And be it further enacted, That in all courts of the United States, the parties may plead and manage their own causes personally or by assistance of such counsel or attorneys at law as by the rules of the said courts respectively shall be permitted to manage and conduct causes therein. And there shall be appointed in each district a meet person learned in the law to act as attorney for the United States in such district, who shall be sworn or affirmed to the faithful execution of his office, whose duty it shall be to prosecute in such district all delinquents for crimes and offences, cognizable under the authority of the United States, and all civil actions in which the United States shall be concerned, except before the supreme court in the district in which that court shall be holden. And he shall receive as compensation for his services such fees as shall be taxed therefor in the respective courts before which the suits or prosecutions shall be. And there shall also be appointed a meet person, learned in the law, to act as attorney-general for the United States, who shall be sworn or affirmed to a faithful execution of his office; whose duty it shall be to prosecute and conduct all suits in the Supreme Court in which the United States shall be concerned, and to give his advice and opinion upon questions of law when required by the President of the United States, or when requested by the heads of any of the departments, touching any matters that may concern their departments, and shall receive such compensation for his services as shall by law be provided. (emphasis added)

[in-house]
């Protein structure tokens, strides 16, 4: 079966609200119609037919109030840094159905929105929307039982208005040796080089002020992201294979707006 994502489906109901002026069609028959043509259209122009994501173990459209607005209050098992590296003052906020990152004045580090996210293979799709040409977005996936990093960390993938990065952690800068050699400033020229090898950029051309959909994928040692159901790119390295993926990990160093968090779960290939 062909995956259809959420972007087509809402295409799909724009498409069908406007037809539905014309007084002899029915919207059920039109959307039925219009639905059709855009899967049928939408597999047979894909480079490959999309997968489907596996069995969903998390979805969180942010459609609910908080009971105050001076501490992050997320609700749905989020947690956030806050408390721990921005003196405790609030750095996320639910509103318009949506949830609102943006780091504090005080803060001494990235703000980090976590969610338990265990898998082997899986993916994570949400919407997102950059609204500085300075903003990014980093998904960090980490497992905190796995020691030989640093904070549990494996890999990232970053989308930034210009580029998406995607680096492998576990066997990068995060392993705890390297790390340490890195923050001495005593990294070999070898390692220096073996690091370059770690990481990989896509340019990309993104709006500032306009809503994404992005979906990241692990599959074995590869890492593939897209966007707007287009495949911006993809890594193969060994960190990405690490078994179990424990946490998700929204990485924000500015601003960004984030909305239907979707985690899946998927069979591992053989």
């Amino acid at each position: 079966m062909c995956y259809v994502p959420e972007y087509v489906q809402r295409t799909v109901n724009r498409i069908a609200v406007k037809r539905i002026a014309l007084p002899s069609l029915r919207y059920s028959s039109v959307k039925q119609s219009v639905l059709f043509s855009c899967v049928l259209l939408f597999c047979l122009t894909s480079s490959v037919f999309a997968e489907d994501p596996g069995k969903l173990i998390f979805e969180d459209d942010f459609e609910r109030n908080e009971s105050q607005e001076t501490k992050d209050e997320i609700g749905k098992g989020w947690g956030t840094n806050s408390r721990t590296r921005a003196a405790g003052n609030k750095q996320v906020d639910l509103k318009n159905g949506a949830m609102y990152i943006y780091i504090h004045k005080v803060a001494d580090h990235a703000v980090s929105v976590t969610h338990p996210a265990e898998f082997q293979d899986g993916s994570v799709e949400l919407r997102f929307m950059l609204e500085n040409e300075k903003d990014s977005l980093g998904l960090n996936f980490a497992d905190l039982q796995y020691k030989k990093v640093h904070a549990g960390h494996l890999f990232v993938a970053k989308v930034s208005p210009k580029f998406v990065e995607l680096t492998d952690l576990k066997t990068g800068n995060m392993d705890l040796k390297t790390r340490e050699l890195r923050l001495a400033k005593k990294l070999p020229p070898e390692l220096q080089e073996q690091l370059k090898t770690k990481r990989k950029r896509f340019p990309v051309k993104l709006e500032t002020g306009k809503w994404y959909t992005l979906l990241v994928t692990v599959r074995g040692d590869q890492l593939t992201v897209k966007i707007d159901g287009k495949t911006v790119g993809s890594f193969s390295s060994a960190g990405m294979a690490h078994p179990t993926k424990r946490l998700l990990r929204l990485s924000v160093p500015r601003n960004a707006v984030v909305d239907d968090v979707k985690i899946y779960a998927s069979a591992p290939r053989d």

The radical move of adding a packet for people to represent themselves in court may not be quite so radical. After all, the concept of appearing pro se or representing oneself is over 200 years old. But it is change. And change is . . . well . . . change, scary, different, not the same, not operating the same as usual.

Thanks again to all who commented. Your input really is of value and very much appreciated.


BREAKING NEWS: SC Supreme Court lifts TRO

BREAKING NEWS: South Carolina’s Temporary Restraining Order has been lifted